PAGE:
The Opinion Page
News and comments about the issues facing today's SCM and Inventory Management professionals.
Like many seismic shifts in social priorities, the pursuit of responsible environmental stewardship is vulnerable to exploitation by unethical commercial behaviours. Unscrupulous firms will try to convert demand for green virtuousness into profits, unashamedly using snake oil sales and marketing techniques. The term “green-washing” describes the act of misleading consumers regarding the environmental practices of a company or the environmental benefits of a product or service.
California-based TerraChoice advocates meticulous ethical standards in environmental marketing. While applauding the emergence of “green products” in the market today, it warns against deception. They articulate the Seven Sins of Green-washing:
Businesses, governments, and households are painting themselves green.
Sustainable development (SD) was once the exclusive territory of activists and altruists. Today, businesses of all configurations must face the fact that SD has evolved into a virtue that is both a competitive requirement and a regulatory necessity. SD has evolved from being a philanthropic “nice to have” to an asset critical for organizational success.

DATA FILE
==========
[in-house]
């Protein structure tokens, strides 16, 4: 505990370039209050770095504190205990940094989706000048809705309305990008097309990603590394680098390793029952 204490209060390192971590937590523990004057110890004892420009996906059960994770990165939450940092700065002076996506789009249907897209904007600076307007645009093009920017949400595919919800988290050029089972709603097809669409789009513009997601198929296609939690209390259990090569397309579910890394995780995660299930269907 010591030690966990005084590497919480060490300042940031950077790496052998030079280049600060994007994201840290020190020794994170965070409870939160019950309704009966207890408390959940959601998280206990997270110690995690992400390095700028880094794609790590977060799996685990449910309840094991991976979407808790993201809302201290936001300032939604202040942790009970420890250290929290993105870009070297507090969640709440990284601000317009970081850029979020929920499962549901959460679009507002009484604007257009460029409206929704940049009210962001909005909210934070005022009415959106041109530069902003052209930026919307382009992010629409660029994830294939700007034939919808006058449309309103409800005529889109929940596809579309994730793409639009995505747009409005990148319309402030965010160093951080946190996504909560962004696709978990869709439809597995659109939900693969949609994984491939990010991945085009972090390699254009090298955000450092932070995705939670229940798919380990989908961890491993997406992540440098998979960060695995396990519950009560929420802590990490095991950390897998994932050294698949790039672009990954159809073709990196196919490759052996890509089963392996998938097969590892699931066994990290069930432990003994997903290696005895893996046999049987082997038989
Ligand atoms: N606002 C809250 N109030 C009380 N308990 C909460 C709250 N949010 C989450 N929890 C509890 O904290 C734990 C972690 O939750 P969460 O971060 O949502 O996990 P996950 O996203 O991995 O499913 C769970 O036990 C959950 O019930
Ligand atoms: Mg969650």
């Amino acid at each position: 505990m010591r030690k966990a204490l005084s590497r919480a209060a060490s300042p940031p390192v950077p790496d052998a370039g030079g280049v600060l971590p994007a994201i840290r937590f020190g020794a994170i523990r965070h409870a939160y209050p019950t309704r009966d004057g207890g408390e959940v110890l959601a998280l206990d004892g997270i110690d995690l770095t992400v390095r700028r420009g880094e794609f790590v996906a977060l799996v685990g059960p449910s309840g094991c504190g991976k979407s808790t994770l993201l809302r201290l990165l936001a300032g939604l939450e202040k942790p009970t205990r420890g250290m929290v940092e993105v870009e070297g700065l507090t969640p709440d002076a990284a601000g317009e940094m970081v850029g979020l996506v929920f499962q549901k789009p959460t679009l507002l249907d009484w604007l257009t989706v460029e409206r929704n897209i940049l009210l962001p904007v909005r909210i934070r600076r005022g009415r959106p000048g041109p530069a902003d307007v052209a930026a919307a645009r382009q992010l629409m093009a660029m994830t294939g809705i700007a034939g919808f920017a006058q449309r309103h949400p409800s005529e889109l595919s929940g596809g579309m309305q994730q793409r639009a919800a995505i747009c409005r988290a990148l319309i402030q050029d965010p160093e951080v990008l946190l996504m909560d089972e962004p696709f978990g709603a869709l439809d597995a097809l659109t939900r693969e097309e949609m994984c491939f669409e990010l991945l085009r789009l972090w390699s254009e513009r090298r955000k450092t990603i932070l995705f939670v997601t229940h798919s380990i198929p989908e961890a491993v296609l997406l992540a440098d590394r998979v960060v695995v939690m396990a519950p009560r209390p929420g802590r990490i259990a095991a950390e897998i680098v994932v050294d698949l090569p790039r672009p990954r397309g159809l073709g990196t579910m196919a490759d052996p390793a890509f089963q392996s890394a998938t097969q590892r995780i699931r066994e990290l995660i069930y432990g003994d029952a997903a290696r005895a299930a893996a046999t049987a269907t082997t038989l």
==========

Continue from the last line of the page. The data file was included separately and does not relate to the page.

The United Nations defines sustainability as “the management of environmental, social, and economic impacts, and the encouragement of good governance practices”. With a sizeable proportion of many firms’ environmental footprint being attributed to the supply chain, operations management presents special opportunities.
Successful firms surfing the SD wave toward improved profits routinely export socially responsible culture beyond the supply chain through the corporate strategic plan. SD transcends environmentalism: it expounds the Triple Bottom Line: social responsibility, environmental stewardship, and enduring economic prosperity - “people, planet, and profit”.
In a competitive arena characterized by rapidly increasing energy prices, targeted regulatory measures, and broad social awareness, SD has become a “go to” concept for firms looking to concurrently reduce costs and improve image.
SD is now a “best practice.” The best companies consider sustainable supply chain management to be a top strategic priority. Studies show that top-performers have incorporated sustainability criteria into some or all of their supply chain management processes. Four key drivers attract winners to SD:
× The desire to achieve competitive advantage in the marketplace
× The need to ensure compliance with current and future regulations
× The urgency to improve bottom line financial performance
× The requirement to fulfil customers’ demand for eco-friendly products and services
Successful integration of SD principles must start with top management. Executives should enable education of the workforce, build SD considerations into the Strategic Plan, and champion its incorporation in operational objectives. Best practices that align with SD include Lean, eco-design, optimized packaging, and green building enhanced by LEED.